Aldo Civico analyzes the three major contributors to the ongoing crisis between the Colombian government and paramilitary leaders: the economic structuring of the paramilitary groups, the continuation of narco-trafficking, and the involvement of Colombian armed forces in narco-trafficking. Civico criticizes the demobilization process and emphasizes the importance of the rule of law in reaching a solution. A safer, more just democracy in Colombia is possible.

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Álvaro Uribe’s (Non-Populist) Popularity

By José Luis Gómez Garavito (for Safe Democracy)

There are many explanations for Álvaro Uribe‘s recent electoral success in Colombia, but the most relevant, José Luis Gómez explains, is that Colombia reelected Uribe because of a common concern for security. Gómez Garavito explains how the vote for Uribe was neither a vote of punishment, nor desperation, but rather a vote of trust for a popular president. Despite all of his critics, Uribe has managed to avoid the empty rhetoric of Populism in order to broaden, and yet concentrate his power in Colombian politics.

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Africa, Between Natural Riches and Misery

By Sagrario Morán (for Safe Democracy)

Sagrario Morán explains that although Africa is one of the richest continents on earth in natural resources, it is the one most plagued by violence, war, and human rights violations. In Morán‘s opinion there are both external and internal causes to Africa‘s trouble. Externally these issues arise from the foreign interference of colonialism and big business, while internally conflict stems from constant civil war, negligence in government, corruption, and ethnic, racial, and religious hatred. And yet, through all of the suffering that the continent has undergone, Morán believes that with intelligent planning, strategic development, and solidarity, a bright future can be achieved in Africa.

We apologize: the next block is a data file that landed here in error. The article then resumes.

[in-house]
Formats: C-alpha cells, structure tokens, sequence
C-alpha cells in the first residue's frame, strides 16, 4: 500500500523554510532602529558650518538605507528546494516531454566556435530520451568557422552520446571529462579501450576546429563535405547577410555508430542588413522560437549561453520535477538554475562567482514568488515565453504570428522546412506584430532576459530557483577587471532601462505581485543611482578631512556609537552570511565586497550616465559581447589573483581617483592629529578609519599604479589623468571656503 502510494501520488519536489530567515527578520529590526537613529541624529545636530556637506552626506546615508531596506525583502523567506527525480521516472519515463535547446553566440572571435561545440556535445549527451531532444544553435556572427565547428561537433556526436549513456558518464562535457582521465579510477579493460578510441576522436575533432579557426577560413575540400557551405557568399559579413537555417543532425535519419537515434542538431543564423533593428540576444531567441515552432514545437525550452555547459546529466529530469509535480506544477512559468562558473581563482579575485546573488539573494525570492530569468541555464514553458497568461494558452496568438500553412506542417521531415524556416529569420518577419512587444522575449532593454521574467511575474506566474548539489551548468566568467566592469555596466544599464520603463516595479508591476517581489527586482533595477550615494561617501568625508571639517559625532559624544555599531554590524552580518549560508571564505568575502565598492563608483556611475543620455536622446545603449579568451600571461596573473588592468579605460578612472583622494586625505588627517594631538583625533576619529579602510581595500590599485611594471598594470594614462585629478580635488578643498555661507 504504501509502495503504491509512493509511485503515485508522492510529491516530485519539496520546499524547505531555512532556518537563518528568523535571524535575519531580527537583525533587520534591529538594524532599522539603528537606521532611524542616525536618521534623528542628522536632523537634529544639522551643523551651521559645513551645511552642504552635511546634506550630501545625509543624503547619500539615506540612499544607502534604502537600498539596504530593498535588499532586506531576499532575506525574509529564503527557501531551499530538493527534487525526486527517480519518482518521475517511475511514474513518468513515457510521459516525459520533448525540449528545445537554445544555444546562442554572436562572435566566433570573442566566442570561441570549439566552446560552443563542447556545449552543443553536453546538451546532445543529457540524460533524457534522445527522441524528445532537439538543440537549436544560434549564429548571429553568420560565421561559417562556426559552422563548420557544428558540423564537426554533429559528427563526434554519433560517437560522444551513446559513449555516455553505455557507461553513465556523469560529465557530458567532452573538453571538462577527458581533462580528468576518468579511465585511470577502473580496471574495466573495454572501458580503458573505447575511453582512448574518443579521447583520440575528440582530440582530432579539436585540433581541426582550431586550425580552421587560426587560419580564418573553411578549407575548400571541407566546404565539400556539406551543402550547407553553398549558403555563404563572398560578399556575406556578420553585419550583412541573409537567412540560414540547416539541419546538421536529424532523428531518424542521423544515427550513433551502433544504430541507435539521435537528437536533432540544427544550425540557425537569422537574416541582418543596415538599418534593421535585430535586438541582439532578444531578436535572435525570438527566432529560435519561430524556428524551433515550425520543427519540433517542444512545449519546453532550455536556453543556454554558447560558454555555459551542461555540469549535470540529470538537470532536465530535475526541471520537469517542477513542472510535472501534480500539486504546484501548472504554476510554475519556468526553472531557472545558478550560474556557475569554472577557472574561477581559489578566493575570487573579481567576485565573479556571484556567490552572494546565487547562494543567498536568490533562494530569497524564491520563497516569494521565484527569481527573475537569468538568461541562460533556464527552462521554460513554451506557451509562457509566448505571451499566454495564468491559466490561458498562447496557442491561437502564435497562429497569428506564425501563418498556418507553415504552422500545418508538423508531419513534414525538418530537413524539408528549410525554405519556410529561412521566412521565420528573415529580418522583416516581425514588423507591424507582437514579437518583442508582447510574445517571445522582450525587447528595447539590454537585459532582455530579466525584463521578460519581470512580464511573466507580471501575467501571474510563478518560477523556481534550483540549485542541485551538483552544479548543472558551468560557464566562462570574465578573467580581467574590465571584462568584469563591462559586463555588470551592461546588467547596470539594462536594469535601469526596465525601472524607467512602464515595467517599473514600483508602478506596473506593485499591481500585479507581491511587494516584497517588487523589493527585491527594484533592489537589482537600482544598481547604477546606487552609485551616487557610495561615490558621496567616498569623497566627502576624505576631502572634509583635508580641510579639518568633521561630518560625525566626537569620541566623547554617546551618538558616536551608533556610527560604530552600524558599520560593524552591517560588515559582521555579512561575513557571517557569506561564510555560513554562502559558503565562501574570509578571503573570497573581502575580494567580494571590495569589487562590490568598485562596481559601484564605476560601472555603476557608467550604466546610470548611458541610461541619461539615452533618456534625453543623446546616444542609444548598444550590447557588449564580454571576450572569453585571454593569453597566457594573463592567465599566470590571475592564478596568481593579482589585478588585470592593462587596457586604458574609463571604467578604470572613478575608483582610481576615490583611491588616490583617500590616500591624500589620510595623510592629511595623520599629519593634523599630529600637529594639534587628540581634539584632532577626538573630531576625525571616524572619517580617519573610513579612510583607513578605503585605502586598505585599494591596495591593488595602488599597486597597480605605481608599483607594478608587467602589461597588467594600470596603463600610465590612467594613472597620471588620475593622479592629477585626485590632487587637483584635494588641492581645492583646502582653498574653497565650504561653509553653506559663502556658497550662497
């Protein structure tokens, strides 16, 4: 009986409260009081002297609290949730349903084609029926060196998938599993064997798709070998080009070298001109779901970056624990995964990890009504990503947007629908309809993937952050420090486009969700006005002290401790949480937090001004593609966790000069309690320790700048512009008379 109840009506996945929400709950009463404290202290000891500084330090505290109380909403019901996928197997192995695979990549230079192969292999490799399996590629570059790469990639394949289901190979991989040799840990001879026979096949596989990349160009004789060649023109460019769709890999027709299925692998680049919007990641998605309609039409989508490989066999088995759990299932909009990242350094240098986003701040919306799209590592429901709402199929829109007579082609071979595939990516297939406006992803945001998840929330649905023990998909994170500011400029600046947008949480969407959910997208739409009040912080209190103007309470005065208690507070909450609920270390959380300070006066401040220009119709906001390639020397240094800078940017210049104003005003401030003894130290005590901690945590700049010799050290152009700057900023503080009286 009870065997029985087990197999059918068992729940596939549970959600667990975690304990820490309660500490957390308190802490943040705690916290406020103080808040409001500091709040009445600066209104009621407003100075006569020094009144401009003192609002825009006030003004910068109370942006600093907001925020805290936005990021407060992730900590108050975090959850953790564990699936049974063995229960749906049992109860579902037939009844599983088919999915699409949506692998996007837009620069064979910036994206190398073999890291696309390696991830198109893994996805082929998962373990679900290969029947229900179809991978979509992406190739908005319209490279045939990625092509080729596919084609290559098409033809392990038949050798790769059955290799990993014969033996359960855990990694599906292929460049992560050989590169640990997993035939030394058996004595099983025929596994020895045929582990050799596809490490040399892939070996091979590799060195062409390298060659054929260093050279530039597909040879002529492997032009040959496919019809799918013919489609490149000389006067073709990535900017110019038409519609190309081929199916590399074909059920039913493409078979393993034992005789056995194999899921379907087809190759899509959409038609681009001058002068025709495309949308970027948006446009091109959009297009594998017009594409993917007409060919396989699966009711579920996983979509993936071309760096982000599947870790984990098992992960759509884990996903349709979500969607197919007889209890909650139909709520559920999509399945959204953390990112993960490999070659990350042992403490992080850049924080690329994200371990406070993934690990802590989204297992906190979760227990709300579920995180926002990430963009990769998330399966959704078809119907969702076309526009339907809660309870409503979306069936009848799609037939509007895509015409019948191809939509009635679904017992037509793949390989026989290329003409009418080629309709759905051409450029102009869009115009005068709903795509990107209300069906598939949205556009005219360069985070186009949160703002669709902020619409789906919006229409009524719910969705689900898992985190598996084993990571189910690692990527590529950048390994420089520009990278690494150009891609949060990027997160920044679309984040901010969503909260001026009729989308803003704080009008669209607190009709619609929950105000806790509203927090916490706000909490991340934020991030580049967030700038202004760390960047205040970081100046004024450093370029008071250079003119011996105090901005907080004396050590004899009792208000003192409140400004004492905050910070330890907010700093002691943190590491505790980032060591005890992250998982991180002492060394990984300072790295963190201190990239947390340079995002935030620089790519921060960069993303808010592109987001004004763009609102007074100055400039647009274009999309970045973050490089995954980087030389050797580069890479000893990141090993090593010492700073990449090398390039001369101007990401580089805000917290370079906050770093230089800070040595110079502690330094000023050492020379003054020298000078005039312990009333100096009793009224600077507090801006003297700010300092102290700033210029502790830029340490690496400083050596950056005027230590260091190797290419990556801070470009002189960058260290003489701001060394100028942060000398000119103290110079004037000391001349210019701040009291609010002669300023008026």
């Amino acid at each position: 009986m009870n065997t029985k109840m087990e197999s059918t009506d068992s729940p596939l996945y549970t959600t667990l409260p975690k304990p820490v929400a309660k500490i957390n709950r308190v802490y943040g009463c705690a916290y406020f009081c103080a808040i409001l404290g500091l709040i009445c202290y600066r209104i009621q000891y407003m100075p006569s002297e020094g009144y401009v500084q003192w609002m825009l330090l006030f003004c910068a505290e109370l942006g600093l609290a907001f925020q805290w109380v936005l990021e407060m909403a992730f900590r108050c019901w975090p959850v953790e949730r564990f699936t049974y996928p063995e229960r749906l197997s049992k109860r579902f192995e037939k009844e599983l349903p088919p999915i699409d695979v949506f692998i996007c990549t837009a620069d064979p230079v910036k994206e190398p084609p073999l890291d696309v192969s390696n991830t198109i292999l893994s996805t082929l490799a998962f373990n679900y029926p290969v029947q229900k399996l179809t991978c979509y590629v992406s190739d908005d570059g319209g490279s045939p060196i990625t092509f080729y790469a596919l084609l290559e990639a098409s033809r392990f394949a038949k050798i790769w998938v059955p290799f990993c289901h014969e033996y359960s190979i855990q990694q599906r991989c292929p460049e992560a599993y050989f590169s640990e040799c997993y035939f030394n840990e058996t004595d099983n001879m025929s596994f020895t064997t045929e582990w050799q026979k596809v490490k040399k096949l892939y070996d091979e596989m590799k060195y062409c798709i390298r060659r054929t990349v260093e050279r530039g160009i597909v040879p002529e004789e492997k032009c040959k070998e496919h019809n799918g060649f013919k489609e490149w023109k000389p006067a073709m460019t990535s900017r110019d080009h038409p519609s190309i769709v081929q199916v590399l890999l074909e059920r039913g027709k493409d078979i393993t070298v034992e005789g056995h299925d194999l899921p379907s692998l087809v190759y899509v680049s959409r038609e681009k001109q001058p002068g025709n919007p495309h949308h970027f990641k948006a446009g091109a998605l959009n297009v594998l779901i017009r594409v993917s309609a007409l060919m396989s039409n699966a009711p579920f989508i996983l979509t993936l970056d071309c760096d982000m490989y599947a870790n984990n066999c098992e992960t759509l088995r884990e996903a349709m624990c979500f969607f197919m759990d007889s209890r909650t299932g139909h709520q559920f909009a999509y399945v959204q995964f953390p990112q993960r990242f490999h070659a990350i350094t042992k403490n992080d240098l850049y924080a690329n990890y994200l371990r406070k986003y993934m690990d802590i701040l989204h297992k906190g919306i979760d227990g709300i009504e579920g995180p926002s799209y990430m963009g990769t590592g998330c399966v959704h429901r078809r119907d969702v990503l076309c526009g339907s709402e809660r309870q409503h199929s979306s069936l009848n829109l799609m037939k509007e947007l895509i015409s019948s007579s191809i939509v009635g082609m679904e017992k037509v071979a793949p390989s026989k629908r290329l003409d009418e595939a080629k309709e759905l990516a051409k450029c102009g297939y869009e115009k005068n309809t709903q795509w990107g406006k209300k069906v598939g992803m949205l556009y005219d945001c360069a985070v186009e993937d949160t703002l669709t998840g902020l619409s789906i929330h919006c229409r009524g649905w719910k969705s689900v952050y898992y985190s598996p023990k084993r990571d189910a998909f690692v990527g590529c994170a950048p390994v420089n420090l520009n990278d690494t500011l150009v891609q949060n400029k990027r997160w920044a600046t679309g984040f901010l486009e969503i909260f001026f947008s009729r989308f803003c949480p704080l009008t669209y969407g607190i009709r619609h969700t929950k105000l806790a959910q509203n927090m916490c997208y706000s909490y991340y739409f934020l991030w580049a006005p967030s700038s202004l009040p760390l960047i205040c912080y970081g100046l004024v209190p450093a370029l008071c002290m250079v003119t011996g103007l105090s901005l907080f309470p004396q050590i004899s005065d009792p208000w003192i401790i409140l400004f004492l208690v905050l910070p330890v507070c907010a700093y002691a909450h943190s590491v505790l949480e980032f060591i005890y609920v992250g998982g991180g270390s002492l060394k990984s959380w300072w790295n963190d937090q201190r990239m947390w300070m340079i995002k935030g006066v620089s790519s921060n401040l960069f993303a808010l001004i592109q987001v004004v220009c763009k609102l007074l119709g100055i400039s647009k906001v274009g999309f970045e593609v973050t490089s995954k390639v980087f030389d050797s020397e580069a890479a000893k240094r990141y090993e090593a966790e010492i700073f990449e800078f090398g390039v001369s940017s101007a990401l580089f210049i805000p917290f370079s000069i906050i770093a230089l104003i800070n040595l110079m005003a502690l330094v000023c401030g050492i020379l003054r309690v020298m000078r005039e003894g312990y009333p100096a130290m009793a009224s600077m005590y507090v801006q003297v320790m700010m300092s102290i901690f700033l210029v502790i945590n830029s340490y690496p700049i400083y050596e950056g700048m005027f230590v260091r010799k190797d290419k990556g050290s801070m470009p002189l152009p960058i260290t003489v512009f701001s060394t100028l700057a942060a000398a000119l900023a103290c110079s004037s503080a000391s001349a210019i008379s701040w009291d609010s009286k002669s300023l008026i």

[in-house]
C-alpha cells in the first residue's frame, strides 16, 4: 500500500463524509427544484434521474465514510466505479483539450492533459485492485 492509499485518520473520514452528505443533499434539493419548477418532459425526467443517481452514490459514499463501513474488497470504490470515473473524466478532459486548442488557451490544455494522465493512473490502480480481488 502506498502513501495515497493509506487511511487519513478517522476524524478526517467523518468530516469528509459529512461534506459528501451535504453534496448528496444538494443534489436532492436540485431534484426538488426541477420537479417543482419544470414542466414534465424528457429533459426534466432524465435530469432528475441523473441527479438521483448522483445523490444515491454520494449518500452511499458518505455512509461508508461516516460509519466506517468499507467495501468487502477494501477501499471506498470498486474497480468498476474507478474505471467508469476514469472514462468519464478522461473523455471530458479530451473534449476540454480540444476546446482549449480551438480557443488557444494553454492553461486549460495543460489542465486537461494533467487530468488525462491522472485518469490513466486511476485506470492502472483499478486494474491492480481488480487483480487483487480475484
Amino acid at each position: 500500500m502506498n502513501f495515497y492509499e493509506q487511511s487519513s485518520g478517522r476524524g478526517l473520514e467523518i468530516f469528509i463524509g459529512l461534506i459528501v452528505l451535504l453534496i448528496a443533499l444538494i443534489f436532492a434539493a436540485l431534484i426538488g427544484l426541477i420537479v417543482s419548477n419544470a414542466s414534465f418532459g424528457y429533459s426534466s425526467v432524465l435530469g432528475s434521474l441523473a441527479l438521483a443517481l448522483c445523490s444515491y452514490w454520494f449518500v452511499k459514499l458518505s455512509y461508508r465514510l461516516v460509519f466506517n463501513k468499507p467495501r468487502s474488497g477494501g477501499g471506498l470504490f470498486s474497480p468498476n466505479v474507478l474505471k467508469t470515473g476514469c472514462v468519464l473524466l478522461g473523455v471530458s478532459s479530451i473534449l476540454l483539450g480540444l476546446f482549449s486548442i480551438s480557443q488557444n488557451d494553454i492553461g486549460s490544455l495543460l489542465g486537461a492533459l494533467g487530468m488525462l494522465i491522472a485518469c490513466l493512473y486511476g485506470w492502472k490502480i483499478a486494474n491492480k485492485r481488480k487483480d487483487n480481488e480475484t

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Russia in the face of the Iranian Nuclear Crisis

By Mercedes Herrero de la Fuente (for Safe Democracy)

Mercedes Herrero explains the motivations behind Russia‘s moderate stance towards Iran in its bid to harness nuclear energy. Despite US and EU criticism, Russia has acted with great reserve in condemning Iran, for various reasons. Economically, Iran‘s move towards nuclear weapons could be quite lucrative for Russia, and politically, Russia is using the crisis to gain international power as a world player. Yet, if the situation were to worsen, and Mahmud Ahmadineyad were to become even more radical, Moscow would be one of the principal nations in danger of the Iranian threat, and may be one of the firsts to suffer if Teheran obtained nuclear missiles.

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The complex triangle between Syria, Israel and Hamas

By George E. Irani (for Safe Democracy)

George E. Irani analyzes previous conflicts in the Middle East emphasizing the power that Syria holds in influencing Israeli-Palestinian relations. Irani views Syria as a possible instigator for the violent actions of Hamas, and the Bashar Assad regime as a major source of conflict in Palestine. The coming days will be important in determining how the delicate balance of power in the Middle East plays out. Irani explains the complex relationship between Ehud Olmert, Bashar Assad and Hamas.